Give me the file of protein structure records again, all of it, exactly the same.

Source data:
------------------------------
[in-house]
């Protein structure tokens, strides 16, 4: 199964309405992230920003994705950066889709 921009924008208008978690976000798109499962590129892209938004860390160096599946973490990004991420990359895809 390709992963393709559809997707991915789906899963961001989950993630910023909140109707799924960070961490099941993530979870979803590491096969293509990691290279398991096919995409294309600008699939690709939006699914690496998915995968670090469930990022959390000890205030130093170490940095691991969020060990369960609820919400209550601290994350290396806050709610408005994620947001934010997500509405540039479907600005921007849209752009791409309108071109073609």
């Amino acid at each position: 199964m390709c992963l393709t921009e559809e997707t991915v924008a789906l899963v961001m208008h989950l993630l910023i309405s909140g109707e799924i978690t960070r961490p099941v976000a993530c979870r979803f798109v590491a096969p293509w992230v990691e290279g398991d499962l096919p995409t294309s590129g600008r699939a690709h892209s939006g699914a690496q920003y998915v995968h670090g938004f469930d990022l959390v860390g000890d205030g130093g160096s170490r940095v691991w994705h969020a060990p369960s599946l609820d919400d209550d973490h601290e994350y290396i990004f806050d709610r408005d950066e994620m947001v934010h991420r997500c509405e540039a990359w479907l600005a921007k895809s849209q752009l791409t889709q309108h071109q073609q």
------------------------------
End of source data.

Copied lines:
[in-house]
């Protein structure tokens, strides 16, 4: 199964309405992230920003994705950066889709 921009924008208008978690976000798109499962590129892209938004860390160096599946973490990004991420990359895809 390709992963393709559809997707991915789906899963961001989950993630910023909140109707799924960070961490099941993530979870979803590491096969293509990691290279398991096919995409294309600008699939690709939006699914690496998915995968670090469930990022959390000890205030130093170490940095691991969020060990369960609820919400209550601290994350290396806050709610408005994620947001934010997500509405540039479907600005921007849209752009791409309108071109073609």
């Amino acid at each position: 199964m390709c992963l393709t921009e559809e997707t991915v924008a789906l899963v961001m208008h989950l993630l910023i309405s909140g109707e799924i978690t960070r961490p099941v976000a993530c979870r979803f798109v590491a096969p293509w992230v990691e290279g398991d499962l096919p995409t294309s590129g600008r699939a690709h892209s939006g699914a690496q920003y998915v995968h670090g938004f469930d990022l959390v860390g000890d205030g130093g160096s170490r940095v691991w994705h969020a060990p369960s599946l609820d919400d209550d973490h601290e994350y290396i990004f806050d709610r408005d950066e994620m947001v934010h991420r997500c509405e540039a990359w479907l600005a921007k895809s849209q752009l791409t889709q309108h071109q073609q």